NY Fed to provide $29 billion in Bear Stearns financing New York Fed said it would take control of a $30 billion portfolio of assets through a limited liability company formed to manage the assets. J.P. Morgan Chase will bear the first $1 billion of any losses associated with the portfolio, and any gains will accrue to the New York Fed (Reuters)
Democrats are darlings of Wall St: Some fear donations will soften attitudes on financial regulation Hillary Rodham Clinton and Barack Obama, who are running for president as economic populists, are benefiting handsomely from Wall Street donations, easily surpassing Republican John McCain in campaign contributions from the troubled financial services sector.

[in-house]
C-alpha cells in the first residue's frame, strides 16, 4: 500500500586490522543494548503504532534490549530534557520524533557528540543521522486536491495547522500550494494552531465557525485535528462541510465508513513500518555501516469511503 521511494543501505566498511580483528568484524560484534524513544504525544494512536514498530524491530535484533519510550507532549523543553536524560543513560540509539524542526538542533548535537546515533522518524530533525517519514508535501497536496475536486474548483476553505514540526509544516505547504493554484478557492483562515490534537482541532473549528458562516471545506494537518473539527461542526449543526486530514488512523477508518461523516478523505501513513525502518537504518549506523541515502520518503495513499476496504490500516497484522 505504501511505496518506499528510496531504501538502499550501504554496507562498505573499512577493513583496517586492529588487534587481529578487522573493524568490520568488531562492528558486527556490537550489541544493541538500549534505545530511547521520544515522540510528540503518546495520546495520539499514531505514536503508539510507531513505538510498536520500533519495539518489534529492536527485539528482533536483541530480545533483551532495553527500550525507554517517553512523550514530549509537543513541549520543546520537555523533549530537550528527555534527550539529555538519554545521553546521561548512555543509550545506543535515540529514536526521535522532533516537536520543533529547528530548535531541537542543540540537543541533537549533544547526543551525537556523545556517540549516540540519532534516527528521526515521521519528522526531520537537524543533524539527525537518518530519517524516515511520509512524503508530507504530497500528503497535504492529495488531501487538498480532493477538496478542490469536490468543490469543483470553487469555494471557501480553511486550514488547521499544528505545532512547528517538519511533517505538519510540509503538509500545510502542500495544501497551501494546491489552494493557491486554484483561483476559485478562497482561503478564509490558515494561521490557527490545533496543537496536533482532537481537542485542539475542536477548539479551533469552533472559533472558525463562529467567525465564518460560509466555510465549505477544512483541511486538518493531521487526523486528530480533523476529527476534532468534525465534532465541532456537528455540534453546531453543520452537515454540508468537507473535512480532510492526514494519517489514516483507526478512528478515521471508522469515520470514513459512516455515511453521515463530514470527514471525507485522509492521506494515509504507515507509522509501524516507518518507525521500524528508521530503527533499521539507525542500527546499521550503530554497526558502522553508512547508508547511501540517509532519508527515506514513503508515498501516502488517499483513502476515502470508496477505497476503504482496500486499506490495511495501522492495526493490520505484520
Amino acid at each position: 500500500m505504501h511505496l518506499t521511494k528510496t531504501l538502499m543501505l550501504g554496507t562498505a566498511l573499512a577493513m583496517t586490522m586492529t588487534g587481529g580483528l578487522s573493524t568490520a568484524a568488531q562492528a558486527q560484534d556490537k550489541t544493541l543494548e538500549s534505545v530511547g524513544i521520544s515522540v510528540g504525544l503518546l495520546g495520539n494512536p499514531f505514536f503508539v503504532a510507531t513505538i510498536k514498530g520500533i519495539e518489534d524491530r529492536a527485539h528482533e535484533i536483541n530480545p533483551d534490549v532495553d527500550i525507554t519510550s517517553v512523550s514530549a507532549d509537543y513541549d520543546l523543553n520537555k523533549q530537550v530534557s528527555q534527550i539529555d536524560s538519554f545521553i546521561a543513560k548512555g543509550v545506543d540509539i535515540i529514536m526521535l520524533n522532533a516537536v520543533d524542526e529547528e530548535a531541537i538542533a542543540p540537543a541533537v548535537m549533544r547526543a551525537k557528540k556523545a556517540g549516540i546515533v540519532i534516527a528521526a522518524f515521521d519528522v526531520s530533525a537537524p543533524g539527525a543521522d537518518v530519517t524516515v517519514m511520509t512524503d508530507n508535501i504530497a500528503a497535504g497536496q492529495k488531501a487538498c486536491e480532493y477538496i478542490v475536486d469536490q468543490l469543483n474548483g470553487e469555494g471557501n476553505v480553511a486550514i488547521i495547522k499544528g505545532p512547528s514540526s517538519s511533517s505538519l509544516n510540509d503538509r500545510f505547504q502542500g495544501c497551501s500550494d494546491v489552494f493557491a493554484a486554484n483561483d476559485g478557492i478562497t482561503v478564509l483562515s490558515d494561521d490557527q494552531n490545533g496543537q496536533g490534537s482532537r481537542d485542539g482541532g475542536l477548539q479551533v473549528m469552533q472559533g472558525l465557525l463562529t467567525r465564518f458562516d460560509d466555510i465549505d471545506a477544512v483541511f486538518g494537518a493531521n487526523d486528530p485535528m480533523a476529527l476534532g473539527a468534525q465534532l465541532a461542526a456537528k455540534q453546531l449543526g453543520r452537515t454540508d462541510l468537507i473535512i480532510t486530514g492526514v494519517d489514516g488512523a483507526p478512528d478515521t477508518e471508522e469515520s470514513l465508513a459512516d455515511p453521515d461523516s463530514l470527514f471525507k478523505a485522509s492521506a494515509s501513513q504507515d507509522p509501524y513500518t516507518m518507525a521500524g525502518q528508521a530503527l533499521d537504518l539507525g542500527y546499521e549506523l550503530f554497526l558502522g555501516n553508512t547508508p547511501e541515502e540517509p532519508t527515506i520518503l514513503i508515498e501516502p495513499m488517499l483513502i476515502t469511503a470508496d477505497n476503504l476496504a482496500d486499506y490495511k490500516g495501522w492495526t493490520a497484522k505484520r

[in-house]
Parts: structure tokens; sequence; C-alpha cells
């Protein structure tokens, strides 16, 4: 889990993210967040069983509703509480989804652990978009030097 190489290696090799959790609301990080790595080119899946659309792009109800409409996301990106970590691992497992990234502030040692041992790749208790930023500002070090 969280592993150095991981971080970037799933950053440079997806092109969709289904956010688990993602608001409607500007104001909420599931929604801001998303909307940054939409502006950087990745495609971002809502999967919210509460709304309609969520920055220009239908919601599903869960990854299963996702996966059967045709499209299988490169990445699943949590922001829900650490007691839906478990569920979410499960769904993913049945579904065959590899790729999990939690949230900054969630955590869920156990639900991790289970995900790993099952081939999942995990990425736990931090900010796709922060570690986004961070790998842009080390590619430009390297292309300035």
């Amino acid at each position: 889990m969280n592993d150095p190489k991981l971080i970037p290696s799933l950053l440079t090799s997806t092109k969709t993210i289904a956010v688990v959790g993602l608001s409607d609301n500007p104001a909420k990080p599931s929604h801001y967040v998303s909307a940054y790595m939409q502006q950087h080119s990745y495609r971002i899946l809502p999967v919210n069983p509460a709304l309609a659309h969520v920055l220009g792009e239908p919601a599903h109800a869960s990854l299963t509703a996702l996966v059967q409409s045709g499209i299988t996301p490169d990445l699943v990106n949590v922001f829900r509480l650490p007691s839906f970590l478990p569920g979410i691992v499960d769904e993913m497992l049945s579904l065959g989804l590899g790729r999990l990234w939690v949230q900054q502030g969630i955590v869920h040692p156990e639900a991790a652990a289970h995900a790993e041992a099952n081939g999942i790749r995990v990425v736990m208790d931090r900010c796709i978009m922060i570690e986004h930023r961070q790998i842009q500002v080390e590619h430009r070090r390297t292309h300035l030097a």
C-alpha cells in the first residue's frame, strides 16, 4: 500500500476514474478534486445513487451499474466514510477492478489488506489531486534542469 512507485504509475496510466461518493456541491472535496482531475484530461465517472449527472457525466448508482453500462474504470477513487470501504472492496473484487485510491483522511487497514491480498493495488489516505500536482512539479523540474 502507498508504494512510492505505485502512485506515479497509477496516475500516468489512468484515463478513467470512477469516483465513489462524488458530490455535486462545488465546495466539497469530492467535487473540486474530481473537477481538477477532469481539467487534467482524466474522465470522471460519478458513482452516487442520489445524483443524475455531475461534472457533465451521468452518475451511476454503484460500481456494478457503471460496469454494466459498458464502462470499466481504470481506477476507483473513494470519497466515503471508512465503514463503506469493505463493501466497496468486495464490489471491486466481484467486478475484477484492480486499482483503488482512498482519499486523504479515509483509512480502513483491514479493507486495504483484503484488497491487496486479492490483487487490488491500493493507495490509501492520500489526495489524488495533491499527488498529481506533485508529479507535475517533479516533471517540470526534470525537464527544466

It is part of a broader fundraising shift toward Democrats, compared to past campaigns when Republicans were the favorites of Wall Street.
Some Democrats worry that the influx of money will make their candidates less willing to call for increased regulation of financial markets, which have been in turmoil after a wave of foreclosures on sub-prime mortgages.
These concerned Democrats argue that their candidates, and presumptive Republican nominee McCain, should be willing to push for financial institutions to accept more government regulation -- in exchange for likely future bailouts, such as the recent deal the Federal Reserve orchestrated for JPMorgan Chase & Co. to take over Bear Stearns Cos. (Los Angeles Times)